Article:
CallMeAlan.uk

The Art of the Taphophile

Cemetery and Graveyard Photography

You may already have read here about my macro and close-up photography, using focus-stacking of many pictures to end up with one. That's a hobby for rainy days though. On nice days an awful lot of my photographic being is driven by my incurable and chronic mental condition, taphophilia.

Taphophile? A real word, it's a person whose hobby - nay, obsession - is visiting cemeteries and graveyards and photographing graves. That's me.

My primary photographic love is a graveyard, and, weather permitting (though not necessarily so) you'll find me jumping in my car and heading for some fine old church or cemetery that I've identified on maps, or indeed, just spotted, while heading off looking for little old villages, as that's where the finest old churches lie hidden.

Why? Why graveyards? Why cemeteries? Most photographers might agree that what they want in a picture is not only interest, but will add to the list qualities like colour, composition and texture. Put aside any morbid misgivings you may hold regarding burials of the dead and, next time you're out and about and see a little graveyard, stop and take a wander. Don't worry about the occupants, they won't bother you.

The first things you may notice are the peace and quiet. All that disturbs the peace are the twitterings of birds and the buzzing of insects. In years of churchyard wandering and cemetery explorations I'd say that in a mere 5% of them I've seen anybody else. Most often these will be people who have come to place flowers on the graves of the dear departed. Out of respect we steer clear of such relatives. But, logically, they'll be visiting new graves and, frankly, these hold no interest for the dedicated taphophile, they're usually too new and shiny, and respect forbids us from photographing recent graves. A real bonus is coming across a fellow taphophile and discussing lenses and exposures and sharing secret taphophilic gems hidden away in some hard to find village.

Where to start? As I said, just take a drive in the country and it won't be long before you start finding suitable candidates. Most villages, no matter how tiny, have a church. Most towns above a certain size will have a cemetery. Big cities may have big glorious cemeteries. London, for example, boasts The Magnificent Seven, seven just beautiful cemeteries, each different in its own way, but each enormous, and invariably the resting place of various notables (Karl Marx: Highgate Cemetery). Fame isn't restricted to the big cemeteries; I've found the final resting places of both Agatha Christie and Jane Austen in village churchyards.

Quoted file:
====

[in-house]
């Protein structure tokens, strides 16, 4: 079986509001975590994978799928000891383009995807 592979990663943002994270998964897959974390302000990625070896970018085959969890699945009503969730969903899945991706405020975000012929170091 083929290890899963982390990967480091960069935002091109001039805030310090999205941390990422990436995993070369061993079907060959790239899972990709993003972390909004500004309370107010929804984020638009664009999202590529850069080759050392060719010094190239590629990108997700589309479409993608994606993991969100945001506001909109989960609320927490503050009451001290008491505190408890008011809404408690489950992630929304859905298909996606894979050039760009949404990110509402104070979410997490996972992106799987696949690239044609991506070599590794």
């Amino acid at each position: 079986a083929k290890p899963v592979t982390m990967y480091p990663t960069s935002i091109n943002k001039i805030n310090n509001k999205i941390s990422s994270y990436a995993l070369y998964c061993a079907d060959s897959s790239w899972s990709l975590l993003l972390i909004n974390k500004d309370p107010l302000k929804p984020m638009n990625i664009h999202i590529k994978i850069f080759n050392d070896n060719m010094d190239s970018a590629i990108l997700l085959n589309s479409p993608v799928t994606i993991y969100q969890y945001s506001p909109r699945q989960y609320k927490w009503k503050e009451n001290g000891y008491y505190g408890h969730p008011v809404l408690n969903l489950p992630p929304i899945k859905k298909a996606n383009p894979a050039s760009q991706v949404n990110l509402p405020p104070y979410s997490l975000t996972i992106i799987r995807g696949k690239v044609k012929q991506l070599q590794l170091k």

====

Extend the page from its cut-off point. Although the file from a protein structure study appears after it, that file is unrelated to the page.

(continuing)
In a little country churchyard you'll find graves which are flat on the ground and others with a vertical headstone. Occasionally you'll spot the big rectangular sarcophagus stlye. But you need to visit a big cemetery to find the mausoleums. Usually neoclassical in style, and usually containing several deceased members of the same family, they're invariably impressive to behold.

But of course, time takes its toll, and it's time that affords us the luxury of colour and texture, never mind interest. Moss and lichen move in; the headstone loses its verticality and starts to lean drunkenly; the words become increasingly difficult to decipher; the whole ensemble becomes beautiful. In Victorian times relatives would often specify that the words on a stone were to be formed of lead letters set into the stone. Regrettably many of the letters have been forcibly uprooted and taken away by lead thieves.
By the time a gravestone reaches its 300th birthday it's like a work of art. But don't expect to see anything much older than the 1700s; anything older may have been uprooted and its ground reused, such was the demand for burial space in Victorian times. In any case, a stone from the 1600s may be so totally indecipherable that no words or figures can be spotted.

So, I'd be proud to display not only my own artistic endeavours, but also the visual reasoning behind taphophilia. You're expected to exclaim not only, wow, such a lovely graveyard but also wow, this guy can take a decent picture. Note that I don't tend to photograph the actual church itself, though some of the pictures will feature the church in the background. Also, I don't in general photograph individual graves, unless there's something particularly striking or interesting about them. But, very often some other feature of the graveyard will catch my eye and I'll capture it - old church doors, rusty old gates or fences, and so on. I add individual comments for a few pictures.
In post-processing I'll quite often use vignetting to bring out an object in the centre, darkening all around it - if you spot vignetting please don't think my lenes are bad! I find this to be an effective approach. Finally, I never deny myself the luxury of black and white where appropriate.

So now let me take you to the catalog of taphophilia photograph albums


The Equipment:

Most of the photographs you'll find here were taken with a Pentax K-1, a full-frame DSLR producing 7360 x 4912 pixel images of 36.2 megapixels, though I reserve the right to slip in the odd older Pentax (K-3, K-5), Nikon (D800), Sony (RX100), Canon (300D, 5D), Panasonic (Lumix FZ1000) or Sigma (dp0 Quattro) pic where necessary, maybe even an iPhone 6 pic if I was taken unawares by a sudden church encounter, possibly even without telling you which camera. Only those cameras coloured thus are currently owned.

Lenses used (with the K-1) are a Pentax 50mm, a Pentax 100mm and a Samyang 14mm. Each album states which lens was used.

I shoot exclusively in RAW and post-process using Capture One Pro and a Tangent Ripple control surface (about which I have written on this website).

The images seen here are all reduced to 1500px width.